Over the past two months, I’ve been on the road, from California to New York to Europe, educating companies and their consultants about doing business in our 16-county region, Charlotte USA. In those travels and meetings with more than 25 consultants and companies in seven cities, I was reminded how much our assets such as Charlotte Douglas International Airport, labor pool and growing international community help sell the region to both those who know us and others who have never heard of Charlotte USA. For example:
An Italian company traditionally focused on the oil and gas industry, is looking to diversify their product line to enter the aerospace market. They were impressed to learn the strength of our supply chain and proximity to this sector’s most prominent OEM’s. Before our visit, they had only considered Atlanta as a potential location for U.S. investment in the Southeast. Now, they are visiting Charlotte USA later this year.
An IT firm in California looking to relocate a bulk of their operation to the East Coast was intrigued by our labor pool, cost of living advantages and business-friendly environment. From our meeting, they learned of the numerous staffing companies available to help fill a very specific role which helped us reach their next stage of evaluation.
Quite a few of the consultants we met with haven’t visited our region in years and many of the younger ones have never been. All had heard about our high rate of growth but many were not well versed on the details such as growth in available uptown office space, suburban campuses, residential construction, recent relocation/expansion announcements, as well as local niches such as the data center initiative on the northwestern side of Charlotte USA.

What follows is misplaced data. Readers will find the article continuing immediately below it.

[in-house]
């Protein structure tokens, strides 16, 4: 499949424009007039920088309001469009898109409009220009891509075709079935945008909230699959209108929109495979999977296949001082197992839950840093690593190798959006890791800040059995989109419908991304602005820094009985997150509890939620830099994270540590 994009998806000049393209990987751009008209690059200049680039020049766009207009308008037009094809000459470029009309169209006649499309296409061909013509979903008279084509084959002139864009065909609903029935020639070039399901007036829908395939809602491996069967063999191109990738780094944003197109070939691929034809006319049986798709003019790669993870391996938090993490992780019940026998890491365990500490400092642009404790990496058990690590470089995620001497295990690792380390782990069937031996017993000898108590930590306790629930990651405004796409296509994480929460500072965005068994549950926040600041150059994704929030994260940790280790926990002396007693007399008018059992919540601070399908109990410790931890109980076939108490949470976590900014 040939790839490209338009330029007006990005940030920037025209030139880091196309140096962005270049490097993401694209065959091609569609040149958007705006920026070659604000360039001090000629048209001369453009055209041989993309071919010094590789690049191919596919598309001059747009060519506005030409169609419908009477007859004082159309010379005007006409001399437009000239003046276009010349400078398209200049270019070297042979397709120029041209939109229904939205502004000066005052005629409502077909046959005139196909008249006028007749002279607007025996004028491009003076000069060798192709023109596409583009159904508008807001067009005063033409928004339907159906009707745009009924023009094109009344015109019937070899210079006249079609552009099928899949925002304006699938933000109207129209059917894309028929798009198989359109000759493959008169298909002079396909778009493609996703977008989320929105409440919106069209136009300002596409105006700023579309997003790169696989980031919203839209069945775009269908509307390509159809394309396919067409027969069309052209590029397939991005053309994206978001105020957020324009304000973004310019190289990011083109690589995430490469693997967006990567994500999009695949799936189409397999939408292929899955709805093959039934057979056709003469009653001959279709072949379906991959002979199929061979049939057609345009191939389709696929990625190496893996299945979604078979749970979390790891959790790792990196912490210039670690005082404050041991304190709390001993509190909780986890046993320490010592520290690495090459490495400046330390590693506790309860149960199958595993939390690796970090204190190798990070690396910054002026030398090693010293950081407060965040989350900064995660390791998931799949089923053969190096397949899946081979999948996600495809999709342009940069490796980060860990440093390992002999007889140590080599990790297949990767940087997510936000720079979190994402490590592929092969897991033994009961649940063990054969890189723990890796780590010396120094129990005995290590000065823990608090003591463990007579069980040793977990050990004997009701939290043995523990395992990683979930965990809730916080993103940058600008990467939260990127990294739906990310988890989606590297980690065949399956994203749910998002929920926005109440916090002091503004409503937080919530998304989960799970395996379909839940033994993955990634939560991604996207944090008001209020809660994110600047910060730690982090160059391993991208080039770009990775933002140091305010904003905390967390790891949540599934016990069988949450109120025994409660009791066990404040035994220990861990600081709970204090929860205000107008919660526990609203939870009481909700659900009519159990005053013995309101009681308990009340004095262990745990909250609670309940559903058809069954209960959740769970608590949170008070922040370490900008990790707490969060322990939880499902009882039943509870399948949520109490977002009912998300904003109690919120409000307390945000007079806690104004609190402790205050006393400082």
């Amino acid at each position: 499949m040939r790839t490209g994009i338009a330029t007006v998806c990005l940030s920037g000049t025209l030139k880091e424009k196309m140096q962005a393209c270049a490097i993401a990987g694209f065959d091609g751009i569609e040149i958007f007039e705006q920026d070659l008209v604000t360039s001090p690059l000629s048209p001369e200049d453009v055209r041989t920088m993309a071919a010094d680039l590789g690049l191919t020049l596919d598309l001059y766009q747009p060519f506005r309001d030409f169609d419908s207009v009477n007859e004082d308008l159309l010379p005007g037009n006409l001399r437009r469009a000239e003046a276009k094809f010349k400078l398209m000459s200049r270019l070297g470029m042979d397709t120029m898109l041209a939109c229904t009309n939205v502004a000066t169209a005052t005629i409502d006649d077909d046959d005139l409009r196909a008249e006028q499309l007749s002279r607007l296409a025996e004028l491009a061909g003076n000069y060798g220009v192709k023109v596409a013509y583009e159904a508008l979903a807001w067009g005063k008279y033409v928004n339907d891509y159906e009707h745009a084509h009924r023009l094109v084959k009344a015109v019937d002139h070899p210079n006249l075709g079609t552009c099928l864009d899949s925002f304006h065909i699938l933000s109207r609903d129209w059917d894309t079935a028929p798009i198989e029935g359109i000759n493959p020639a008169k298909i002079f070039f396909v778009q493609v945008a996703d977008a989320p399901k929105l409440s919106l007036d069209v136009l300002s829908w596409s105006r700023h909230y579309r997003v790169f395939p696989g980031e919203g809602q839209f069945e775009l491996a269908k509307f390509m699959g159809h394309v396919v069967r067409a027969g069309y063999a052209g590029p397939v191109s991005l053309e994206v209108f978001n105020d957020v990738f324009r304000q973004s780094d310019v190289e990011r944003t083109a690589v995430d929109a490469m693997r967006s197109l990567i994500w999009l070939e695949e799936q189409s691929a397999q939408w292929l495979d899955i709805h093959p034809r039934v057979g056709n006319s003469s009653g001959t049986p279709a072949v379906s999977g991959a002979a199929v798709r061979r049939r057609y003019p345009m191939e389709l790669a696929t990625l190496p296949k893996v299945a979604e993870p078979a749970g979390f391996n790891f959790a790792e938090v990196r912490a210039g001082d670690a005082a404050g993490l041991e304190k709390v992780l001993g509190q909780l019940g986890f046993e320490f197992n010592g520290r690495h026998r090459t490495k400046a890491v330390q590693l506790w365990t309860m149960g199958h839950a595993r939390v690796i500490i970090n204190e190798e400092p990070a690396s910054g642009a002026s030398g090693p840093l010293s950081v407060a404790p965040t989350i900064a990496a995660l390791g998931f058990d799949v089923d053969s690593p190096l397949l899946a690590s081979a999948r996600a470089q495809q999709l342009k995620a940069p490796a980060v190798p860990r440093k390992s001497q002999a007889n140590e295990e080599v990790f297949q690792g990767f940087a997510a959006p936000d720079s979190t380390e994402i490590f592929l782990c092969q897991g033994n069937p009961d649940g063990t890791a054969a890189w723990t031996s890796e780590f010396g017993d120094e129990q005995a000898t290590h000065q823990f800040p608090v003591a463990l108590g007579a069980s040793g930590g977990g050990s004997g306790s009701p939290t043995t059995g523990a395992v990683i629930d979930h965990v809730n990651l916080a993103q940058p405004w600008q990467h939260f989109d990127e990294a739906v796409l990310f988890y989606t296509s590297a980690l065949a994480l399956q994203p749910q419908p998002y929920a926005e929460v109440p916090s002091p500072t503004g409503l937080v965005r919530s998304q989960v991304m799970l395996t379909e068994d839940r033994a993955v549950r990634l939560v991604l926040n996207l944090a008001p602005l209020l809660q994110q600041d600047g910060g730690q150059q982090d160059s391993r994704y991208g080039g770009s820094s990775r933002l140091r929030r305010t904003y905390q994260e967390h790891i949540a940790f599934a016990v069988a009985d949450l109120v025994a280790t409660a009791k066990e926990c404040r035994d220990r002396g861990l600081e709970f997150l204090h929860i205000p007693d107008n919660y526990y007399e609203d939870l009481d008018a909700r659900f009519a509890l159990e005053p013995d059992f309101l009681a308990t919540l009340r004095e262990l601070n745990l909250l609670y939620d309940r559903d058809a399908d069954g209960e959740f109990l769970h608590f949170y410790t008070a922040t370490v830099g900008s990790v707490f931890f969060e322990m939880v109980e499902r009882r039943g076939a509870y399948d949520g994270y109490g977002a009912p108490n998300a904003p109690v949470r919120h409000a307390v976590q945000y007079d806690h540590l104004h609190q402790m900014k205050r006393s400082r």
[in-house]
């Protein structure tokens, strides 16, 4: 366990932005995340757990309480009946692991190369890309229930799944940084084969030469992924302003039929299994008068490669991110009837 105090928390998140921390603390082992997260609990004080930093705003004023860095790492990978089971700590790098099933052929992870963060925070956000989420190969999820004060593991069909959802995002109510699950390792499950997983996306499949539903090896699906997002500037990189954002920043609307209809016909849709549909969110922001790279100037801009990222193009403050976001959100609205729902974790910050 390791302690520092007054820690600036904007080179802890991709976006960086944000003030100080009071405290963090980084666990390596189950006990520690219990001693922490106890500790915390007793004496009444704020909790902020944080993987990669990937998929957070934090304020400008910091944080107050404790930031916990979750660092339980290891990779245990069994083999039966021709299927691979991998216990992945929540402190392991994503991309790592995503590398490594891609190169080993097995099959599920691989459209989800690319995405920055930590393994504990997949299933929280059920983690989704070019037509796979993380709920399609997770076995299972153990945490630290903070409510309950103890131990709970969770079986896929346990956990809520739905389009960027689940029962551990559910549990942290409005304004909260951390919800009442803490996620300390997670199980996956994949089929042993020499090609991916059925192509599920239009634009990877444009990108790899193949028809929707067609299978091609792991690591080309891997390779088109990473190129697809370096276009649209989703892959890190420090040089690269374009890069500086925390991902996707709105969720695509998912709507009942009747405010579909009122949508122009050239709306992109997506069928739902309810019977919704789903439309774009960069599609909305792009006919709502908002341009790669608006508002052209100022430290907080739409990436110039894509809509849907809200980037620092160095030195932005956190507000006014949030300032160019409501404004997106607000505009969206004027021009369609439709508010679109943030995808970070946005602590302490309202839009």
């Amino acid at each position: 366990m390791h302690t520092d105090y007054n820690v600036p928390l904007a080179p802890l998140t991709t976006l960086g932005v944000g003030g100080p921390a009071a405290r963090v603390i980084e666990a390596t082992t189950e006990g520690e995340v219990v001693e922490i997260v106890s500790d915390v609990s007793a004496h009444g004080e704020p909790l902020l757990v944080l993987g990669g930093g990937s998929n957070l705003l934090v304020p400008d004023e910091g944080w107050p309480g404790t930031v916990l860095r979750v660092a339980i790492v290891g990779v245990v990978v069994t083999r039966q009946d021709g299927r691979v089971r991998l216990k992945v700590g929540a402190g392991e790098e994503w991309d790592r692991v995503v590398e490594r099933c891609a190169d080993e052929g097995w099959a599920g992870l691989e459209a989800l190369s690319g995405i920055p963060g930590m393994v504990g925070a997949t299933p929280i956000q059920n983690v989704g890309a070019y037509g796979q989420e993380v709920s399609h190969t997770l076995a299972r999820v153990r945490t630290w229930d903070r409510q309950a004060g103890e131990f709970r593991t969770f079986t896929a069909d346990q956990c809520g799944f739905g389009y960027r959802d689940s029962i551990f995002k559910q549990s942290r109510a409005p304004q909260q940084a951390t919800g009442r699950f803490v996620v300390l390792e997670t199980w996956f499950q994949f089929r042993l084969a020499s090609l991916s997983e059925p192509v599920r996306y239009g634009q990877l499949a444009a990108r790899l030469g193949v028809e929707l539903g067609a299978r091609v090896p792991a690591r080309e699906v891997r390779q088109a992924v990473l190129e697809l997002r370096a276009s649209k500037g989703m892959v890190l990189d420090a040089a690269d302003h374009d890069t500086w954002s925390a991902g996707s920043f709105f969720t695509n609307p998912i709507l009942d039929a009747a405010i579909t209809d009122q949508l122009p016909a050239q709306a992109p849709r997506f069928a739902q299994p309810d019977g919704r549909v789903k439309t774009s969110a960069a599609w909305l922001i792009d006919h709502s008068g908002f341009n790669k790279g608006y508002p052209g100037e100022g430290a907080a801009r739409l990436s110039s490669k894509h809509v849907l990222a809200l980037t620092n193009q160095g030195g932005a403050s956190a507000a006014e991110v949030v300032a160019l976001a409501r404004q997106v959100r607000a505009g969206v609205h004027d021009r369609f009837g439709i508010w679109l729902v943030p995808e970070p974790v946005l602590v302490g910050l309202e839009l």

Other headlines from my recent travels:
There is a definite generational changing of the guard happening in the consultant community. Long time contacts and partners are nearing retirement, playing more of a part time advisory role and grooming their successors. It’s our responsibility and a real opportunity to directly engage with this new generation of leaders to educate them on the ever-growing assets of Charlotte USA’s pro-business market and how we can assist with their clients’ needs during the site selection process.
Investing time to build trust pays off. During my recent trip to the EU, I spent a substantial amount of time with each company visited – both in conversation with owners and decision makers, as well as in-depth tours of their facilities. A sense of trust and openness is gained during this time that allows for more information to be disclosed in terms of plans for future growth. Interestingly, a company’s rationale on where to relocate or expand can often hinge upon where their trusted advisors are located vs. an exhaustive site selection search of markets that meet their needs. Our goal when taking these trips is to become one of those trusted advisors and we know we are making progress when they accept our offer to host them in our region.
Charlotte-Douglas International Airport was part of every discussion. It definitely piqued the interest of foreign firms that had not heard of, nor considered, Charlotte USA as a potential location for investment. Many found the steady growth of foreign firms in the region, from a few hundred to nearly 1,000, as further evidence they, too, should explore it.
These recruitment efforts, both domestic and abroad, are just the beginning of the economic development cycle but they do pay off. It just takes time (often years), persistence and constant relationship building to turn a visit into a company relocation or expansion bringing jobs to Charlotte USA. This work is why the Charlotte Regional Partnership exists.
Vanessa Goeschl, CEcD
Senior Vice President, Economic Development